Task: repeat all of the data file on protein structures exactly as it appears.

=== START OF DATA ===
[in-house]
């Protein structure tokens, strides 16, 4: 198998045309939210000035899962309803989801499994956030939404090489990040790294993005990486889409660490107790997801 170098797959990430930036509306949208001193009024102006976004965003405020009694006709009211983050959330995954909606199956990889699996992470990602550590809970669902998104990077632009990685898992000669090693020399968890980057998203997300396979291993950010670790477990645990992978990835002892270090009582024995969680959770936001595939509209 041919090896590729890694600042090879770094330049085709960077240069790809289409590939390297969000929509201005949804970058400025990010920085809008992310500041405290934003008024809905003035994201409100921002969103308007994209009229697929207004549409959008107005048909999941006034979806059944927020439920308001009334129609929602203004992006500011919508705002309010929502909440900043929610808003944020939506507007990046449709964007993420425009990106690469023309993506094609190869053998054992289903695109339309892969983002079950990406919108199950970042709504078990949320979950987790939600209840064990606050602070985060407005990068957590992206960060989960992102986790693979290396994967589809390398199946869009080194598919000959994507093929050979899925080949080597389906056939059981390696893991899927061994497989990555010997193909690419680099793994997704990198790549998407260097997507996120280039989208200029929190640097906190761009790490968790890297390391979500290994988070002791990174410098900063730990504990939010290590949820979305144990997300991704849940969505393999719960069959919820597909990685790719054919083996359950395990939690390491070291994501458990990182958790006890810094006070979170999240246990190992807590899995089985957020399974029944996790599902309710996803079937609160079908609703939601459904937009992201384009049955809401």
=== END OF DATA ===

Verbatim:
[in-house]
């Protein structure tokens, strides 16, 4: 198998045309939210000035899962309803989801499994956030939404090489990040790294993005990486889409660490107790997801 170098797959990430930036509306949208001193009024102006976004965003405020009694006709009211983050959330995954909606199956990889699996992470990602550590809970669902998104990077632009990685898992000669090693020399968890980057998203997300396979291993950010670790477990645990992978990835002892270090009582024995969680959770936001595939509209 041919090896590729890694600042090879770094330049085709960077240069790809289409590939390297969000929509201005949804970058400025990010920085809008992310500041405290934003008024809905003035994201409100921002969103308007994209009229697929207004549409959008107005048909999941006034979806059944927020439920308001009334129609929602203004992006500011919508705002309010929502909440900043929610808003944020939506507007990046449709964007993420425009990106690469023309993506094609190869053998054992289903695109339309892969983002079950990406919108199950970042709504078990949320979950987790939600209840064990606050602070985060407005990068957590992206960060989960992102986790693979290396994967589809390398199946869009080194598919000959994507093929050979899925080949080597389906056939059981390696893991899927061994497989990555010997193909690419680099793994997704990198790549998407260097997507996120280039989208200029929190640097906190761009790490968790890297390391979500290994988070002791990174410098900063730990504990939010290590949820979305144990997300991704849940969505393999719960069959919820597909990685790719054919083996359950395990939690390491070291994501458990990182958790006890810094006070979170999240246990190992807590899995089985957020399974029944996790599902309710996803079937609160079908609703939601459904937009992201384009049955809401």